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Conference paper, 2007

Use of oil and/or soap in spray application to control pests in fruit and berry production

Björkholm, Anna-Mia; Nilsson, Johan; Svensson, Sven Axel


Use of oil and/or soap in spray applications to control pests in fruit and berry production Björkholm, A-M; Nilsson, J; & Svensson, SA Department of Agriculture, SLU Alnarp, Sweden Pesticides with physical mode of action, like oils and soaps, have a long history in plant protection against pest in fruit and berry crops. Although modern agrochemicals are widely used for crop protection, oils and soaps have been reconsidered as useful pest control agents or as base mixtures with plant extracts and other natural substances, for the past years, especially in organic production. They are environmentally friendly, but harmful to many pests. However, pesticides with physical mode of action are effective only when they have a direct contact and thorough coverage on the targets. Their practical use is frequently questioned by growers, due to great variations in control efficiency. The presumption is that the unsteady efficiency of oils and soaps can be explained by the general application quality in practice, which is not corresponding to the pesticide demands. This is likely to be true for dense canopies such as fruit and berry crops. The objective of this research was to determine effective application methods that could increase spray penetration, deposition and coverage in fruit and berry crops, aiming for efficient biological control. Investigations were focused on three crops: strawberries, raspberries and fruit trees. For each crop, experiments were conducted with different application parameters in growers’ fields. In an introductory Master Thesis, the concentration factor was studied in experiments with six spray mixtures containing combinations of physical (oils or soaps) and chemical (plant extracts) acting pesticides to control white flies (Aleurotrachelus socialis) in cassava Manihot esculenta. Pesticide concentration influenced, as expected, the general mortality. Further more, different pest development stages were more sensitive to certain pesticide types. Before field experiments, tests were also conducted to determine how to use the soap as an emulsifier to make stable oil-water mixtures, often regarded as a problem by growers. In cooperation with Department of Physical Chemistry, Lund Institute of Technology, Lund, Sweden, stable and uniform spray mixtures were obtained with a standard sprayer agitation when a pre-mixture of soap and oil with the ratio of 1:1 was used. The efficacy against aphids and thrips in greenhouse was then investigated with different concentrations of spray mixtures containing the oil and soap. High application rates were required to reach full coverage even if the pests were fully exposed. In field experiments, raspberry beetles (Byturus tomentosus) were treated with oils which is a normal practice in organic raspberry production. A vertical boom sprayer with Twin Cap nozzles (Lechler) was used. One nozzle produced a coarse spray quality (for penetration) and the other a fine spray quality (for coverage). Other tests included air assistance and various nozzle types and application rates, studied with fluorescent tracers. Strawberry thrips (for example Frankliniella occidentalis) were treated with soaps which is a normal practice in organic production and occasionally in Integrated Production. Band sprayers of three nozzles per row were used to deliver sprays with different mixture concentrations and application rates. In other experiments, comb- or finger-like crop openers in combination with nozzles directed in different directions were also tested to improve spray penetration into dense strawberry crops. In organic apple production tests, oils were sprayed with standard sprayers to control aphids, spider mites and different moths (for example, winter moths Operophtera brumata and codling moths Cydia pomonella). Spray penetration, coverage and deposition were studied with various application rates, nozzle types, spray qualities and other factors. Along with the investigation of pest control efficiency, the risk of harming beneficial fauna by spraying oils and soaps was also investigated in the past season when fauna samples were collected in raspberries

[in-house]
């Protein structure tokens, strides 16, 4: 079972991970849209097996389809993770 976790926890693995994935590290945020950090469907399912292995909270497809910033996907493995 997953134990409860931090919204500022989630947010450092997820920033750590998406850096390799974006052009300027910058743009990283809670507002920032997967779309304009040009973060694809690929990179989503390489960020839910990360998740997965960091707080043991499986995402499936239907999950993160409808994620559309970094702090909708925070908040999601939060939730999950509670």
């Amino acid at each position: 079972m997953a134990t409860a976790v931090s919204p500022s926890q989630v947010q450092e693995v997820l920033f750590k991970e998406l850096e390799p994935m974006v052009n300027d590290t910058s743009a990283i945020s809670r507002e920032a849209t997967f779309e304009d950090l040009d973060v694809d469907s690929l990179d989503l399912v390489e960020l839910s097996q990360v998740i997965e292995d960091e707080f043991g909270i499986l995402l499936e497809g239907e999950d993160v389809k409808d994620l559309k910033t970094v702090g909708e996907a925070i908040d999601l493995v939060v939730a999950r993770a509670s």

application technology; oil and soap;

Published in

Book title: 9th Workshop on Sustainable Plant Protection Techniques in Fruit Growing - SuProFruit - Book of Abstracts
ISBN: 978-91-85911-09-7
Publisher: Swedish University of Agricultural Sciences


9th Workshop on Sustainable Plant Protection Techniques in Fruit Growing - SuProFruit

Authors' information

Björkholm, Anna-Mia
Swedish University of Agricultural Sciences, Agrosystem
Mickelåker, Johan
Swedish University of Agricultural Sciences, Agrosystem
Svensson, Sven Axel
Swedish University of Agricultural Sciences, Agrosystem

UKÄ Subject classification

Food Science
Agricultural Science
Fish and Aquacultural Science

URI (permanent link to this page)